• TANF Reform (HB 1603) which needs to move through Senate fiscal committees.
  • Eviction Reform (SB 5600) which would alleviate homelessness through less evictions. It is waiting for a floor vote in the House.

SOME BUDGET HIGHLIGHTS:

Hunger Advocacy Fellow Sarah Vatne speaking at the Southwestern Washington ELCA Youth Gathering
  • Closing the loophole on capital gains taxes and instituting a 9.7 percent tax is in the House-proposed budget. This would increase state revenue by $1 billion each year.
  • Progressive reform of our Real Estate Excise Tax is also in the House Budget proposal. This would generate $200 million each biennium to support affordable housing.

EVENTS, VIGRILS, RETREATS, AND RALLIES: We have also had a busy month of events, vigils, meetings, retreats, and rallies. We stood in solidarity with our Muslim neighbors at vigils after the horrific attacks in New Zealand. We attended the ELCA Domestic Mission staff in Chicago for a retreat. We have joined in support at labor union rallies and contract negotiations. Hunger Advocacy Fellow Sarah Vatne was the speaker at the Southwestern Washington Synod ELCA Youth Gathering, talking with the youth on the importance of advocacy and using your voice and privilege. FAN co-directors Paul Benz and Elise DeGooyer joined leaders from many of the faith communities in our network at our annual Interfaith Governor’s Meeting. They joined Governor Jay Inslee to discuss our priorities this session as people of faith.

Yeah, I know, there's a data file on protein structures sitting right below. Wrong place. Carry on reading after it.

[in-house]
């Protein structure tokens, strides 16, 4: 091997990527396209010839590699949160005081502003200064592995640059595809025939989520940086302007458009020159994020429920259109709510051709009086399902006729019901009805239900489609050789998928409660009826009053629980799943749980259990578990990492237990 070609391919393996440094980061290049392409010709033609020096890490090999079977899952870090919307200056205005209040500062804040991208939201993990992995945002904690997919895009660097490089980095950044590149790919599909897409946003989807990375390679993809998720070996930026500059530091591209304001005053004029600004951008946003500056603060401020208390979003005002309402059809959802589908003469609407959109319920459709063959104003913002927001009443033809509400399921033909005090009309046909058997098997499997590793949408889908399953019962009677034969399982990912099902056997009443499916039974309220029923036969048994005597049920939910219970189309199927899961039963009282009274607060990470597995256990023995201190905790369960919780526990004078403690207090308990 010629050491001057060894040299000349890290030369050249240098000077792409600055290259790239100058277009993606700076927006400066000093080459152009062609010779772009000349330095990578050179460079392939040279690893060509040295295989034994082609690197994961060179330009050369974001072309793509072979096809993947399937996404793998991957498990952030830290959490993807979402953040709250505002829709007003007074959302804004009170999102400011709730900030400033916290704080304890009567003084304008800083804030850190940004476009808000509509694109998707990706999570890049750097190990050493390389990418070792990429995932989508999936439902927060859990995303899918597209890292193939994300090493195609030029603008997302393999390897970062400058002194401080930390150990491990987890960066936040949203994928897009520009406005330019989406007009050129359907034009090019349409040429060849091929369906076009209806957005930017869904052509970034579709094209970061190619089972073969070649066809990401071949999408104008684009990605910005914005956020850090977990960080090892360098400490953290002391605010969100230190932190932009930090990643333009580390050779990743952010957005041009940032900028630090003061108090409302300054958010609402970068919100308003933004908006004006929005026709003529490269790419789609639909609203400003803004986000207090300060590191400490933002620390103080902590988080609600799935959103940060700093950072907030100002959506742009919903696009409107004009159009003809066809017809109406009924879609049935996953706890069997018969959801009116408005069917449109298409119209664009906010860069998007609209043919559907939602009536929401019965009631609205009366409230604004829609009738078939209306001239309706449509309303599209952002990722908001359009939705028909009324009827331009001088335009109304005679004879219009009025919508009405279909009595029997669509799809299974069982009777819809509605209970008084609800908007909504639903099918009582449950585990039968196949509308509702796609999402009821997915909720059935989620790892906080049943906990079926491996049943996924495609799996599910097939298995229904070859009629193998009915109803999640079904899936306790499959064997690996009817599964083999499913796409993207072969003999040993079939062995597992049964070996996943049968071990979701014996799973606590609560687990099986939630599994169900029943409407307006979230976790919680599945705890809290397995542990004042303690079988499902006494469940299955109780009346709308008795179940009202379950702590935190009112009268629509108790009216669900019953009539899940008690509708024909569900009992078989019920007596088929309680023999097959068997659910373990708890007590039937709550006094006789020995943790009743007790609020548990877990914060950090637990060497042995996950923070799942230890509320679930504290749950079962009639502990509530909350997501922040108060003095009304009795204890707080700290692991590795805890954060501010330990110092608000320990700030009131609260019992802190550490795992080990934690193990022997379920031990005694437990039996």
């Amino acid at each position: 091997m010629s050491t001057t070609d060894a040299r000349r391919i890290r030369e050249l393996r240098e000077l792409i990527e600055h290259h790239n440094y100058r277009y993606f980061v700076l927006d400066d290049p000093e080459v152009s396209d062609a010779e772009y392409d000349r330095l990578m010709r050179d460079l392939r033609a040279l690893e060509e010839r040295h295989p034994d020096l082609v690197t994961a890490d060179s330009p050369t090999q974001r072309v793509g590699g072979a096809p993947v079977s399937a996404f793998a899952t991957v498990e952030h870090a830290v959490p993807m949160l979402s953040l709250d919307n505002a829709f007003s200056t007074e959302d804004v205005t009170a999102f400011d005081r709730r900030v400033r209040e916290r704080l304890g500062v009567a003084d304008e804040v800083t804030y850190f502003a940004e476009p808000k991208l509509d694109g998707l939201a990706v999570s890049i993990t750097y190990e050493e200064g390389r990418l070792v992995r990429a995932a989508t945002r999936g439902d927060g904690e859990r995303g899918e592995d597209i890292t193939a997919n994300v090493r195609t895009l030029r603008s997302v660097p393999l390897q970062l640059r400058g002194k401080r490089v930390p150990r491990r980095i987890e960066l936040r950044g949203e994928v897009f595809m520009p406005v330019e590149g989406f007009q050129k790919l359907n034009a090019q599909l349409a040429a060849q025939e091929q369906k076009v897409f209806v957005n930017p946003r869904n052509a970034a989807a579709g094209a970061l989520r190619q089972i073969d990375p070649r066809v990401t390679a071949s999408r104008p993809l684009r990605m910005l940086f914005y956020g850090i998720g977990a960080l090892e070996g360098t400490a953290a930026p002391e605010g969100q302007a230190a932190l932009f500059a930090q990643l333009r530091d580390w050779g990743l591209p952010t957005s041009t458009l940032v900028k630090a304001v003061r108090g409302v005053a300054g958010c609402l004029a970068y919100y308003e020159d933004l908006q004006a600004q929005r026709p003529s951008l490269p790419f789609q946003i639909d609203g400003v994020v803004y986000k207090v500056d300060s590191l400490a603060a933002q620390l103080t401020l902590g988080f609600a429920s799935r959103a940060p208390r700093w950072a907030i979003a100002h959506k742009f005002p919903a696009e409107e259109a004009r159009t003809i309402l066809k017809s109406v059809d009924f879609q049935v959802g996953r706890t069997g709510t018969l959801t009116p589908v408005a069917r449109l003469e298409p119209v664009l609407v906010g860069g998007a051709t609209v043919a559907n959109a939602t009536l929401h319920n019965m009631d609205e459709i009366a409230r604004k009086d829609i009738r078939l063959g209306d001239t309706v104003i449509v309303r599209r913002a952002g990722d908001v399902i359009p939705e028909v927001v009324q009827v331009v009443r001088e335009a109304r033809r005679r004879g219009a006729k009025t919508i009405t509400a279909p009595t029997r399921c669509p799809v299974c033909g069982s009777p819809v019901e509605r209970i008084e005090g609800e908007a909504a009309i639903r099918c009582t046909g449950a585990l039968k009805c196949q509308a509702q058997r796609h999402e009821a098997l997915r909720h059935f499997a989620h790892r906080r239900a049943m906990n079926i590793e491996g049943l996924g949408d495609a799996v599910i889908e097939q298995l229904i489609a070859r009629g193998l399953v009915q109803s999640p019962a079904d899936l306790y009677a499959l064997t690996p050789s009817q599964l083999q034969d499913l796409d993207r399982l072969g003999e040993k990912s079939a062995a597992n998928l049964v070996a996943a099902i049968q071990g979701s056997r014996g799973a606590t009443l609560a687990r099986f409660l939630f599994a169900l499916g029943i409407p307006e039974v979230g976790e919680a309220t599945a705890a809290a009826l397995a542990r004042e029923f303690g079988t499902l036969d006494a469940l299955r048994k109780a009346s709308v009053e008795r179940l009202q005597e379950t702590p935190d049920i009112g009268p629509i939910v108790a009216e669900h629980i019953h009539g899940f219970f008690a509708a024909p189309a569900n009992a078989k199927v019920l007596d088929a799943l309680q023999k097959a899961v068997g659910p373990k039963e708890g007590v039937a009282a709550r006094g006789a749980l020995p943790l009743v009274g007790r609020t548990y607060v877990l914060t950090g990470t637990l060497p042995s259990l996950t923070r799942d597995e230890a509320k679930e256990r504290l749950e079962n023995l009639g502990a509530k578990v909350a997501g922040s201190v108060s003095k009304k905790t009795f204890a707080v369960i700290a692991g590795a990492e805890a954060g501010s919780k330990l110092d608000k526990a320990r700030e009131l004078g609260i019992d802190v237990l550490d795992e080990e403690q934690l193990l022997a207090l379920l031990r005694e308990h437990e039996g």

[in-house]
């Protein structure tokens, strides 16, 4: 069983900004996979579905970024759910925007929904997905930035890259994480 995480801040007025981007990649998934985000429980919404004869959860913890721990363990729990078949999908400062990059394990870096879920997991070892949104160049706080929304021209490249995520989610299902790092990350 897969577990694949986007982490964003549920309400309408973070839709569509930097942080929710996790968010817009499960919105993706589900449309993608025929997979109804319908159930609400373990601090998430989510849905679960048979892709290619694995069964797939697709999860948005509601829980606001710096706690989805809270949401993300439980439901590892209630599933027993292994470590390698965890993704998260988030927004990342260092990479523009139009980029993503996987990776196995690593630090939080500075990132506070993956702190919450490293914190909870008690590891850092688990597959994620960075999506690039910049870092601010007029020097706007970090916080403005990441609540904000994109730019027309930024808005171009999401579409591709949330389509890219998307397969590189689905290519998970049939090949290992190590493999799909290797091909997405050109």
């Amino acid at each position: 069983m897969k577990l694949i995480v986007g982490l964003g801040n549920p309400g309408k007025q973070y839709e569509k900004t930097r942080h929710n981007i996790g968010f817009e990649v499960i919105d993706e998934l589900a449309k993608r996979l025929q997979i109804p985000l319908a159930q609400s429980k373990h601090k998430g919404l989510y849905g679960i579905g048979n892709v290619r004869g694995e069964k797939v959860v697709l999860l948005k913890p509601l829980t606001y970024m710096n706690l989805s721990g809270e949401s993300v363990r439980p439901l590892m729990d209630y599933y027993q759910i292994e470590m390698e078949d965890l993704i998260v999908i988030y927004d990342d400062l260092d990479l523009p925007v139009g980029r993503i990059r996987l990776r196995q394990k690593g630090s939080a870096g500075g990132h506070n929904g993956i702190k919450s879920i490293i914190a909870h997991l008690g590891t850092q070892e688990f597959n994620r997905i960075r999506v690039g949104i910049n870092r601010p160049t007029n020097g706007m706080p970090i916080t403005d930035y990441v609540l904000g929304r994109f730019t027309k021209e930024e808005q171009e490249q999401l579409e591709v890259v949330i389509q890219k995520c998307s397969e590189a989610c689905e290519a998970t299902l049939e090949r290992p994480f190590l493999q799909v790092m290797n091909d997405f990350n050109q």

Wisconsin

Cindy Crane, Lutheran Office for Public Policy in Wisconsin (LOPPW)                    loppw.org

Women of the ELCA presidents from the East Central, Northwest, and South Central Wisconsin synods near the microphone.

ANTI-HUMAN TRAFFICKING, SAFE HARBOR: Nine Women of the ELCA members, a friend of Women of the ELCA, LOPPW staff, and a volunteer registered in favor of a Safe Harbor bill. A repeated request was to not only support the bill, but bring it to the floor. We are the closest as we have been to getting the bill passed.

EDUCATING COMMERCIAL DRIVERS: Women of the ELCA was also present with LOPPW staff at a hearing for another bill, that would require commercial driving schools to include curriculum on recognizing the signs of human trafficking.

STATE BUDGET: We have been involved with a coalition that shares strategies in responding to the budget throughout the budget process. As part of another coalition, People of Faith United for Justice, we are organizing an advocacy day for April 11. LOPPW will lead a workshop on water and the state budget.

CARE FOR GOD’S CREATION- WISCONSIN CLIMATE TABLE: LOPPW was part of a two-day workshop on equity and deep de-carbonization to explore how equitable we are when advocating for ways to address climate change caused by humans.

LOPPW attended two informational hearings organized by the Speaker’s Task Force on Water Quality in Wisconsin and one public hearing on a bill related to water.

SYNOD EVENTS: Walking Together combined with a youth event in the Northwest Wisconsin Synod.